Muhammadiyah Scholars and Democratic Transition in Post-New Order Indonesia: The Critical Response of Muhammadiyah Scholars to Radical Islamist Movements
K U L T U R, The Indonesian Journal for Muslim Cultures
Volume 5, Number 1, 2010, pp. 47-62
M. Hilaly Basya*
* M. Hilaly Basya is a lecturer at the Master Program of Islamic Studies, the University
of Muhammadiyah Jakarta
Following the fall of Suharto’s New Order regime in Indonesia, the nation is experiencing a transition to democracy. This very democracy is, however, threatened by the rapid growth of Islamist movements which aspire to the implementation of shari’a throughout Indonesia and the establishment of an Islamic State. In its most extreme form, the contest is between theocracy and democracy. In this contestation of ideologies the voice of Muhammadiyah, as one of the country’s leading mass religious organizations, carries considerable weight. This article reviews and discusses the perceptions of a number of influential Muhammadiyah scholars. It finds that Muhammadiyah encompasses both progressive and conservative wings, and that there is heated debate between them over issues of religion and state. This can be seen in their attitudes towards Salafism and secularism, and is reflected by their two distinctly different approaches to tackling radical Islamic movements – the political approach and the cultural approach. The heart of the debate lies in the ability and/or willingness of Muslim leaders generally and Muhammadiyah scholars in particular to contextualize the values of Islam within modern social and political theories, and align them with the growth and consolidation of democracy in Indonesia.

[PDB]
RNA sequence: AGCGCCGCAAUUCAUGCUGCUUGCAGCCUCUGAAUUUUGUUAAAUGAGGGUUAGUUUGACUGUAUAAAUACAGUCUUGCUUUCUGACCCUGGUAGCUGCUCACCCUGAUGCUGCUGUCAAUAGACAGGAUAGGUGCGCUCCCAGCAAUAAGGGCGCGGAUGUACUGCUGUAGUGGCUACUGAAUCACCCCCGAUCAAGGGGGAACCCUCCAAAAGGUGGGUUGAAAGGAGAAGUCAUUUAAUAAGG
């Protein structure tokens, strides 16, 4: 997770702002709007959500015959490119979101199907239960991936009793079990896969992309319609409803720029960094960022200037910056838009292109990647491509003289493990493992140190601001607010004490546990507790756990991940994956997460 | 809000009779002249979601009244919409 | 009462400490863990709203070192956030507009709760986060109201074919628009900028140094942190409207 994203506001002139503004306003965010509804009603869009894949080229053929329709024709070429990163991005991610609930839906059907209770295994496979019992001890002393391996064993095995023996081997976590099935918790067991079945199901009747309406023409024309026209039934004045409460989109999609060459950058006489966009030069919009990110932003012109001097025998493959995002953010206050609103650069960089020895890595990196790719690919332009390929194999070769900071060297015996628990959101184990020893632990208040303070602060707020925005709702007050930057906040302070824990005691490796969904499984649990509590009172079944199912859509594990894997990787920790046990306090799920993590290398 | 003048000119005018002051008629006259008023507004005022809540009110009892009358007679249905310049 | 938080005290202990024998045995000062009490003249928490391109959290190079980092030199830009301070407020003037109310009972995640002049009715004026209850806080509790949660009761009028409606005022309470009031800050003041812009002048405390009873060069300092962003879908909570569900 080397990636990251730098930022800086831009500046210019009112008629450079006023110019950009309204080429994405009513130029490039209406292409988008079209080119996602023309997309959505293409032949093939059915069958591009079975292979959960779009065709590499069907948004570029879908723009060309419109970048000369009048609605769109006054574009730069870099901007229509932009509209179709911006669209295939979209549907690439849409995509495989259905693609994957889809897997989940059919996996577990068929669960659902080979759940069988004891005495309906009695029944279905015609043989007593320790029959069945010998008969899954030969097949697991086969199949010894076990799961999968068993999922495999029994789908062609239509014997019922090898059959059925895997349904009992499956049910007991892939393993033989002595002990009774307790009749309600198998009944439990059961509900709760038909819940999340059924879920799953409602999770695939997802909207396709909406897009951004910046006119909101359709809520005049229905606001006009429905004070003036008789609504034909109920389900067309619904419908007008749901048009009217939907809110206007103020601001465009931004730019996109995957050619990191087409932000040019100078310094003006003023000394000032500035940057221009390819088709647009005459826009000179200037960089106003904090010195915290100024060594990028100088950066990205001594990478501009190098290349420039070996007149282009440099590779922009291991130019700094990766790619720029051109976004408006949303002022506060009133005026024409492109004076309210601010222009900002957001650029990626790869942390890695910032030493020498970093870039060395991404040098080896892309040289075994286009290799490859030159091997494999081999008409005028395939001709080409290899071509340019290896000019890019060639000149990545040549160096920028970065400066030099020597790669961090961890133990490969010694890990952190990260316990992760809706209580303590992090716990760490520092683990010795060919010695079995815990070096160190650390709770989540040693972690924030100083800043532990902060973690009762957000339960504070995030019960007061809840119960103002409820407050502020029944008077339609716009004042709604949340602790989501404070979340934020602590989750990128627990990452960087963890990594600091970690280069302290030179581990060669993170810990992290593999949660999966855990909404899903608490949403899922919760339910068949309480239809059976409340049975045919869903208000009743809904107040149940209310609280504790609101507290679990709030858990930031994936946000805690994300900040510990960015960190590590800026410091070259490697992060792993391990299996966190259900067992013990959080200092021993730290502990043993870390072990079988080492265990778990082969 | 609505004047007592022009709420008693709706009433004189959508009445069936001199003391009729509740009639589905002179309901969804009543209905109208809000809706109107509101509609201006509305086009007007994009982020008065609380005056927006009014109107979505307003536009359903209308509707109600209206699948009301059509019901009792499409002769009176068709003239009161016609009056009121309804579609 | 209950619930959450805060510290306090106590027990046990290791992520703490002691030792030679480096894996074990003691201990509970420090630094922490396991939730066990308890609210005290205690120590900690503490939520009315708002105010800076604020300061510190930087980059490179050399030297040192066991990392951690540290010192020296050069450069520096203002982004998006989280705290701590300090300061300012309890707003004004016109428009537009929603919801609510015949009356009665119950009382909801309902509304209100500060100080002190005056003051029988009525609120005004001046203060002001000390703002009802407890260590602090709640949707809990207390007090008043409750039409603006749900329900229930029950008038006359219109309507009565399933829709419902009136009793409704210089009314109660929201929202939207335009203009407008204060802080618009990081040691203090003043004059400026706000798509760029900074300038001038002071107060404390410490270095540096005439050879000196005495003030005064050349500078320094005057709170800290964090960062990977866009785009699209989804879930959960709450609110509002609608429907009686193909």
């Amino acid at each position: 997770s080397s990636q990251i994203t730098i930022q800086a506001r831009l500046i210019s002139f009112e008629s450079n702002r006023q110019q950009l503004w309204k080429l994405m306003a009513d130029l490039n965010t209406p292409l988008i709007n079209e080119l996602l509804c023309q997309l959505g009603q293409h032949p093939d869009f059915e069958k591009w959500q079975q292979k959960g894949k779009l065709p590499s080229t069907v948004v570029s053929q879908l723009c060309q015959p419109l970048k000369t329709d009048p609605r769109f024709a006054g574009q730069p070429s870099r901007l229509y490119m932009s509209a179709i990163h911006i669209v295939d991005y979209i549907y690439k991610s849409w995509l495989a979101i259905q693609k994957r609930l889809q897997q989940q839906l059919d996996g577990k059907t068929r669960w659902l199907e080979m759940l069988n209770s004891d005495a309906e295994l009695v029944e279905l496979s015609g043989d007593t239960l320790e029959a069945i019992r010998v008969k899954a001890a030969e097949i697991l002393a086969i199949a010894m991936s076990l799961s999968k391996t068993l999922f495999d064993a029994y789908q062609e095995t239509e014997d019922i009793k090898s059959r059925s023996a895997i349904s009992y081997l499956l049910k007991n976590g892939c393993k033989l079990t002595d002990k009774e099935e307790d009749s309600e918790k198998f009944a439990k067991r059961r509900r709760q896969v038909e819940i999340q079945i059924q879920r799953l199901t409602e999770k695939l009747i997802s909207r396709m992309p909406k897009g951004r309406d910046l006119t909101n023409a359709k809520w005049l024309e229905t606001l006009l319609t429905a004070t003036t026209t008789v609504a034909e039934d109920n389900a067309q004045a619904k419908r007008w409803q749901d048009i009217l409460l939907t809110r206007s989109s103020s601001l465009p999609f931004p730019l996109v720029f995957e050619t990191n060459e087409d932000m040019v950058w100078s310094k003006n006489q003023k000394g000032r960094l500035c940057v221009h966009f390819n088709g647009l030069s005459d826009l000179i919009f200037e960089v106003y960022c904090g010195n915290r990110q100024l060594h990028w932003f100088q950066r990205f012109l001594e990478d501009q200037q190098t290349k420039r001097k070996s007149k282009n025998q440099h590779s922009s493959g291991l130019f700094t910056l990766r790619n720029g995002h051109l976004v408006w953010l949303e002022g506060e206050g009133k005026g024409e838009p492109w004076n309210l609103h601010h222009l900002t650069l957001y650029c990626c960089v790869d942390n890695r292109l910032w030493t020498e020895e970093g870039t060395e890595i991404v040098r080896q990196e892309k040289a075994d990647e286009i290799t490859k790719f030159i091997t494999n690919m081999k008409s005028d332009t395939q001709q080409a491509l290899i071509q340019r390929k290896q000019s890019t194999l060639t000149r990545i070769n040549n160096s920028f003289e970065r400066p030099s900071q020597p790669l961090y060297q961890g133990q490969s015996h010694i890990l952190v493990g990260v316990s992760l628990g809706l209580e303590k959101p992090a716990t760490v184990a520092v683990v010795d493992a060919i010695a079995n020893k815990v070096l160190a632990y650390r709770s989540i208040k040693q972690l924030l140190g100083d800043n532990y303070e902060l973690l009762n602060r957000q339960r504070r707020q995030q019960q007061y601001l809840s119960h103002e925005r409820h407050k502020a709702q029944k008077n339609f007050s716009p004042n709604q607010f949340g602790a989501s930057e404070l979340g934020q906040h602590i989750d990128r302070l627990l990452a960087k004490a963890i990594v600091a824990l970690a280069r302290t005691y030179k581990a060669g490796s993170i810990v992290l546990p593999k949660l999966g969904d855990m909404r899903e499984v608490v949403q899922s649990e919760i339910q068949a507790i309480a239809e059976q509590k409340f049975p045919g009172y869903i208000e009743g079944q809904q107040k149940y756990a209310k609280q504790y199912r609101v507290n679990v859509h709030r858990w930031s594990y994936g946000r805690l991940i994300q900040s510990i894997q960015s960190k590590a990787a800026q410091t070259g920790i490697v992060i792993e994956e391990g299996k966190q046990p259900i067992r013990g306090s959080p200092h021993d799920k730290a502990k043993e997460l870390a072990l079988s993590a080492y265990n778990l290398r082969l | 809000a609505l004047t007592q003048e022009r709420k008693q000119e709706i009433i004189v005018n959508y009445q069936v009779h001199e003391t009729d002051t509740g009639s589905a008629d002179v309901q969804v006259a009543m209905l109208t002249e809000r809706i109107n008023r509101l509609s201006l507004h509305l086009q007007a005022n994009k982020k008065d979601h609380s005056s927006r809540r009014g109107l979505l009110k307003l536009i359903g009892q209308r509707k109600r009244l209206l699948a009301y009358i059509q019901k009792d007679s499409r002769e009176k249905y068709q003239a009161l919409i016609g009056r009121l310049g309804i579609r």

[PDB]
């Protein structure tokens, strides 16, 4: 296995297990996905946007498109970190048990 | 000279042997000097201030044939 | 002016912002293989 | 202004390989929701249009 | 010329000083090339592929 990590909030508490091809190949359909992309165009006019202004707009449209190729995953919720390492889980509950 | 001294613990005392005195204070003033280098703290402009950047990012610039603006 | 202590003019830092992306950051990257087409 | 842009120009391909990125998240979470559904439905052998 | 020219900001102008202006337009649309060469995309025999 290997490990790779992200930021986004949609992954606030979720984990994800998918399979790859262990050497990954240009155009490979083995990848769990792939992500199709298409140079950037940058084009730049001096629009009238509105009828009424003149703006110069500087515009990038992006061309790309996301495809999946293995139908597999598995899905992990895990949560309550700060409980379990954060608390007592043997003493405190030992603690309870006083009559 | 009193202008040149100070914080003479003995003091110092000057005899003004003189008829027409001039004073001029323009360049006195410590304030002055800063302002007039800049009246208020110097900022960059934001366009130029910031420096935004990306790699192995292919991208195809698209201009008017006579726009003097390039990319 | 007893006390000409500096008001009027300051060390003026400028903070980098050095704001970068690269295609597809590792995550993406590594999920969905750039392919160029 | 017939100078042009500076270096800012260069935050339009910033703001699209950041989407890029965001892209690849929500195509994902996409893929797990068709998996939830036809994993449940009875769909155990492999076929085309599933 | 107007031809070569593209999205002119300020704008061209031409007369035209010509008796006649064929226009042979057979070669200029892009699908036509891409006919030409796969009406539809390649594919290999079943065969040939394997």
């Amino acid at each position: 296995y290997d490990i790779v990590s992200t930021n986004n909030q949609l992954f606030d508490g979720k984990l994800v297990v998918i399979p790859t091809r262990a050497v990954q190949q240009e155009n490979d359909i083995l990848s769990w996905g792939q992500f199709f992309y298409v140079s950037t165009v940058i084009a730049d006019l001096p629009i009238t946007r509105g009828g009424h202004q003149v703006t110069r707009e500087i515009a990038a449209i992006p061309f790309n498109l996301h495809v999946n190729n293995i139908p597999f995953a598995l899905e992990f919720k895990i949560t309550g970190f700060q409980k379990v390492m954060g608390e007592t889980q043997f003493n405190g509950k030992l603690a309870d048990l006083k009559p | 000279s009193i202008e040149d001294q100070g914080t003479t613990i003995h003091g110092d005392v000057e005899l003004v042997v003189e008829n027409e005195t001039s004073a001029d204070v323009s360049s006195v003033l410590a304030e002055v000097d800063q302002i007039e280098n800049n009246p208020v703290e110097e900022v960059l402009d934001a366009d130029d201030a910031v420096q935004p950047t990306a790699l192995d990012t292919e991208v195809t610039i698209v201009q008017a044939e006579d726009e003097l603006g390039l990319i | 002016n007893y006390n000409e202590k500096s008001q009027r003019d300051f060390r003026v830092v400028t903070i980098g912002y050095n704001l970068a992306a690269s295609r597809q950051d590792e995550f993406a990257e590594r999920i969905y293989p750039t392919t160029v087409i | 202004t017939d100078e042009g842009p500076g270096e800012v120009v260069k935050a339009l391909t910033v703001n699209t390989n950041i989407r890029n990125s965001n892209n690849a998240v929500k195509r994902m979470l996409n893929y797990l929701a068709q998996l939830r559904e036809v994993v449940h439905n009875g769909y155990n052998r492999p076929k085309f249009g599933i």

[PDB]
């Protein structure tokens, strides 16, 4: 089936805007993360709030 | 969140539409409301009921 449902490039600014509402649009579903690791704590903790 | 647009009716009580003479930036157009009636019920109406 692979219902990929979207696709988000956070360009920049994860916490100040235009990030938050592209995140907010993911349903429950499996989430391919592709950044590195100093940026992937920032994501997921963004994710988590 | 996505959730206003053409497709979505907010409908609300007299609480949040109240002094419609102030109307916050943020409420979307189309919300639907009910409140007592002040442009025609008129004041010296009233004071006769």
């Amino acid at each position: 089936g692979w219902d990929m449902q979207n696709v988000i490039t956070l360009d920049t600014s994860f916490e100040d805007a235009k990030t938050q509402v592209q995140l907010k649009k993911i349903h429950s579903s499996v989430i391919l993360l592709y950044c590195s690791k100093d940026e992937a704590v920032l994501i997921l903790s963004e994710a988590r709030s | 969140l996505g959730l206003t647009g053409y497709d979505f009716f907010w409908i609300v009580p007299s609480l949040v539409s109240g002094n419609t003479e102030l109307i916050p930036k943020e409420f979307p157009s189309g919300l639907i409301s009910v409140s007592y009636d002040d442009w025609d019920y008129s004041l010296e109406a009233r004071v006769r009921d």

Radical Islam, Muhammadiyah, moderate progressive, democratic transition, youth movement